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Walking Out On Your Disorder

Mental illness is more prevalent than people may know. One in four people live with a mental illness. 2.8% of the United States population lives with bipolar disorder. 83% are classified as severe. Those are some meaningful numbers.

Being beautiful bipolar has its extremes. We can be way up, or manic. Or we can be terrible sad or numb, or depressed. Sometimes it is hard for those around us to navigate our moods. I have heard that it may seem like walking on egg shells. We do not mean to be this way. I know, I know, it is our fluctuating moods. We have a mood disorder and for those of us live with bipolar disorder it is severe. I am not sure whether or not we can fault those who turn away from us.

I do not have many friends. I have family I can always count on. I have my therapist and psychiatrist. But as for friends, I do not have many. It is hard for me to reminisce when there is no one who remembers stories of the past. I need those memories, because, like a lot of us, I have brain fog that has made it hard to tell us what happened.

I lost a bunch of friends the first time I tried to kill myself. If I know one thing it is that people do not like to be associated with the crazy. My friends called the psych ward but mostly it was awkward small talk. I was so drugged I honestly do not remember who called except for former best friends. They called, and like I said, nobody wants to be there for us. People want what is neat; what fits in a box. I am neither.

This past year I lost two of my best friends. The first one got got tired of my writing about bipolar disorder. (Hello? That is what I do). We did not have much in common anymore anyway. She was married with 3 kids. I am single and have a dog. On Facebook I post a lot of inspiring quoted because living with bipolar disorder is hard and we could all use some inspiration and understanding. She and I worked and went to the same university. I am not going to lie, it hurt me and I ugly cried. She threw me out of her Facebook friends the next day. She really did not want to be friends.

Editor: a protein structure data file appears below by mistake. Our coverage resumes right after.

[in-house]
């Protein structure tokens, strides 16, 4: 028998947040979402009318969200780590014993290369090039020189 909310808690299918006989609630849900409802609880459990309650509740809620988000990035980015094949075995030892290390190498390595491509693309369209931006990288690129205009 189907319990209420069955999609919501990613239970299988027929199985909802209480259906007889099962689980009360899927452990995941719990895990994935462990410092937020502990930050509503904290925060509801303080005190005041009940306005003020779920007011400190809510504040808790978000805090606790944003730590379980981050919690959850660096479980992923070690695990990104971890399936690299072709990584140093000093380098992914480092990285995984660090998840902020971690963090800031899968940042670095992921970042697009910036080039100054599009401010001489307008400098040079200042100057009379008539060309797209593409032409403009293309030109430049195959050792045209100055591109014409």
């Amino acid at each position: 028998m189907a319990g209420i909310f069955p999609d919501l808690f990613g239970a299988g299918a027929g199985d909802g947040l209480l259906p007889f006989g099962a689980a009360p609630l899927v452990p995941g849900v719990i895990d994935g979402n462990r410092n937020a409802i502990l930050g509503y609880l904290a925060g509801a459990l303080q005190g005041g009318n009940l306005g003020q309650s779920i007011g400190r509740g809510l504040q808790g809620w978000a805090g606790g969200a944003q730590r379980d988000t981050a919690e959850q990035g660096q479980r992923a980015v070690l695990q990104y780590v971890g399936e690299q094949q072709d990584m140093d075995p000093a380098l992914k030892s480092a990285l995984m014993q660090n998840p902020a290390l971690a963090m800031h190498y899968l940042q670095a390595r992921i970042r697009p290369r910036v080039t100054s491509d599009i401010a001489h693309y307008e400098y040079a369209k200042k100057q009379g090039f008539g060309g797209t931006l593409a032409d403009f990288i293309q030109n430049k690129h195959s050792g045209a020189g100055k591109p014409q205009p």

The other disappeared. I have absolutely no idea why she went away. We were so close. But maybe she outgrew me as well. Husband. Kids. Family. Where do I fit into that equation?

I use to have a big bunch of friends but not anymore. I know I am not the woman I once was, but I am still fun. I still like having coffee with a friend. Marathon phone sessions. It makes me sad when my friends become distant. I need people. I need a support system. I am wearing out my current people.

I need people who I can count on to “talk me off the ledge.” Don’t you? I am prone to anxiety attacks and I need someone to help me,  someone on the other end end of the phone. We need friends who care. Friends who have been schooled in being beautiful bipolar. I know it is hard. If it weren’t I would have tons of friends.

But know that these people who leave you because you are not at your ‘best’ suck. It is stigma at its best. This is a great chance for you to enlighten the ignorant about bipolar disorder. You have every right to be sad when people turn and walk out of your life because of your mood disorder. You did not ask for it.

Walking Out On Your Disorder

Elaina J. Martin

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APA Reference
Martin, E. (2020). Walking Out On Your Disorder. Psych Central. Retrieved on July 8, 2020, from


Last updated: 22 Jun 2020
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